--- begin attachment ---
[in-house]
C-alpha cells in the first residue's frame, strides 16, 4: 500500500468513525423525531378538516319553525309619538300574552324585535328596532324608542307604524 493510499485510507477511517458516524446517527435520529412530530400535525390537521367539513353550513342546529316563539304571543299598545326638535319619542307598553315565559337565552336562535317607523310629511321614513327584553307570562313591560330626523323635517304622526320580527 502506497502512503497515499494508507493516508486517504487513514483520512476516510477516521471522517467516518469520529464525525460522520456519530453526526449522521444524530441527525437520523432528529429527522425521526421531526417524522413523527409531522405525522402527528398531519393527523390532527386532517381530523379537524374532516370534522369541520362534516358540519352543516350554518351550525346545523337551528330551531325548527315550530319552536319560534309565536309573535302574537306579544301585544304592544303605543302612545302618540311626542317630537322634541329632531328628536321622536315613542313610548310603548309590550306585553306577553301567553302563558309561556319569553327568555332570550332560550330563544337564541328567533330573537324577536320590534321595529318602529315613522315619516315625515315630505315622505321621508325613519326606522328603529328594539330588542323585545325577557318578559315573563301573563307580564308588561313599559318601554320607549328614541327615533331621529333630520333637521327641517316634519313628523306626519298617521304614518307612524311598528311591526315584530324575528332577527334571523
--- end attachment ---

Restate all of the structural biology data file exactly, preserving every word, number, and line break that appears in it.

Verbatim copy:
[in-house]
C-alpha cells in the first residue's frame, strides 16, 4: 500500500468513525423525531378538516319553525309619538300574552324585535328596532324608542307604524 493510499485510507477511517458516524446517527435520529412530530400535525390537521367539513353550513342546529316563539304571543299598545326638535319619542307598553315565559337565552336562535317607523310629511321614513327584553307570562313591560330626523323635517304622526320580527 502506497502512503497515499494508507493516508486517504487513514483520512476516510477516521471522517467516518469520529464525525460522520456519530453526526449522521444524530441527525437520523432528529429527522425521526421531526417524522413523527409531522405525522402527528398531519393527523390532527386532517381530523379537524374532516370534522369541520362534516358540519352543516350554518351550525346545523337551528330551531325548527315550530319552536319560534309565536309573535302574537306579544301585544304592544303605543302612545302618540311626542317630537322634541329632531328628536321622536315613542313610548310603548309590550306585553306577553301567553302563558309561556319569553327568555332570550332560550330563544337564541328567533330573537324577536320590534321595529318602529315613522315619516315625515315630505315622505321621508325613519326606522328603529328594539330588542323585545325577557318578559315573563301573563307580564308588561313599559318601554320607549328614541327615533331621529333630520333637521327641517316634519313628523306626519298617521304614518307612524311598528311591526315584530324575528332577527334571523